3D Printers

gCreate Upgrades gMax 1.5+ Printer Series with New Heated Bed and More

When it comes to having a large print volume at an affordable price, not many do it much better than the Brooklyn-based 3D printer company gCreate. Started by Gordon LaPlante and Anna Lee, their gMax printer series has been a continuously evolving to have bigger print capabilities and better components. Not only are their large-format printers affordable, they’re also quite convenient, shipping out to customers fully assembled. Calibrated, and also pre-tested. Currently focused on their latest iterations, the gMax 1.5+ and gMax 1.5 XT+, the gCreate team has just announced a number of new component upgrades to improve their printer line, all while keeping their price point relatively low.


The new upgrades include a BLTouch auto-bed leveling sensor, a full graphical LCD screen, and an increased number of powder coated metal components. But the most exciting new prospect for the gCreate team and their customers is their implementation of a 16” x 16” dual zone heated bed, which comes with a custom BuildTak print surface and a digital controller to modify and monitor settings.

The gMax 1.5+ series uses J-Head Mk V-BV hotends, which allows for printing with PLA, ABS, NinjaFlex, SemiFlex, Stainless Steel, Carbon Fiber Reinforced filament, and more. But with the new heated bed, which was made in conjunction with Keenovo, and their fully metal E3D hotend will allow gMax 1.5+ and 1.5 XT+ users to use an even wider array of materials, such as Colorfabb nGen. And though these upgrade components seem to greatly increase the capabilities of the gMax 1.5+ series, gCreate has announced that the prices for the 1.5+($2,495) and 1.5 XT+($2,995) will remain the same.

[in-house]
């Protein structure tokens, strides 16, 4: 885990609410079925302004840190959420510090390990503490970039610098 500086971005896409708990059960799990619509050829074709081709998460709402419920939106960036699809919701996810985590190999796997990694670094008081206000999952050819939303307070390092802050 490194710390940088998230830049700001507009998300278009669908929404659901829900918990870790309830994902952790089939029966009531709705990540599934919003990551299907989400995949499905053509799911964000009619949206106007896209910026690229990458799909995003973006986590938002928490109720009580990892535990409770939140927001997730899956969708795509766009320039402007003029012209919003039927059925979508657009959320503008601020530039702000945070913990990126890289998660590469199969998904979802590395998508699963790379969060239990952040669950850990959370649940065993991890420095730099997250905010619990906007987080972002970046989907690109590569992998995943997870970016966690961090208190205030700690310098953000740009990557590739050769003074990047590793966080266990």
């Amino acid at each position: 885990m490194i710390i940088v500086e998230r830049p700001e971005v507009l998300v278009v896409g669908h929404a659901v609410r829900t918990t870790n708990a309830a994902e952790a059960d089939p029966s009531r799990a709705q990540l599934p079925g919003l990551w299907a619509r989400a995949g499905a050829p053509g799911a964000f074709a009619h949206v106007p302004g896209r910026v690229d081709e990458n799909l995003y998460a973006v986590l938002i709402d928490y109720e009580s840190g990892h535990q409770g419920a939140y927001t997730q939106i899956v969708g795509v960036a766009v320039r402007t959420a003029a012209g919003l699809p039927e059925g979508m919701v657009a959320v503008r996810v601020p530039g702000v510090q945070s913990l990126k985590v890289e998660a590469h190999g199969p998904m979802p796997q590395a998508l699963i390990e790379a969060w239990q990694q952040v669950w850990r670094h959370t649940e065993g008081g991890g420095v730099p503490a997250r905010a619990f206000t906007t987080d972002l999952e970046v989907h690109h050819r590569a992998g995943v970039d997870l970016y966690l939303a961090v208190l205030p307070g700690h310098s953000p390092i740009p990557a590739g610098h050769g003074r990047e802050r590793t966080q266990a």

gCreate’s Gordon LaPlante and Anna Lee

According to gCreate, their gMax 1.5+ series continues to hold the FDM printing title of lowest price per cubic of build volume. With purchase of the newly upgraded 1.5+ or 1.5 XT+, customers will receive a handful of accessories and a full spool of Colorfabb PLA, courtesy of the gCreate team. The Brooklyn-based company has also recently expressed interest in acquiring a larger workspace, which will help with expanding their staff and ramping up their printer production. Having visited their shop space in Industry City a couple of times, and talking to LaPlante and Lee about starting in their own apartment, it’s great to see a local company moving onto bigger and better things, while ensuring their products follow suit.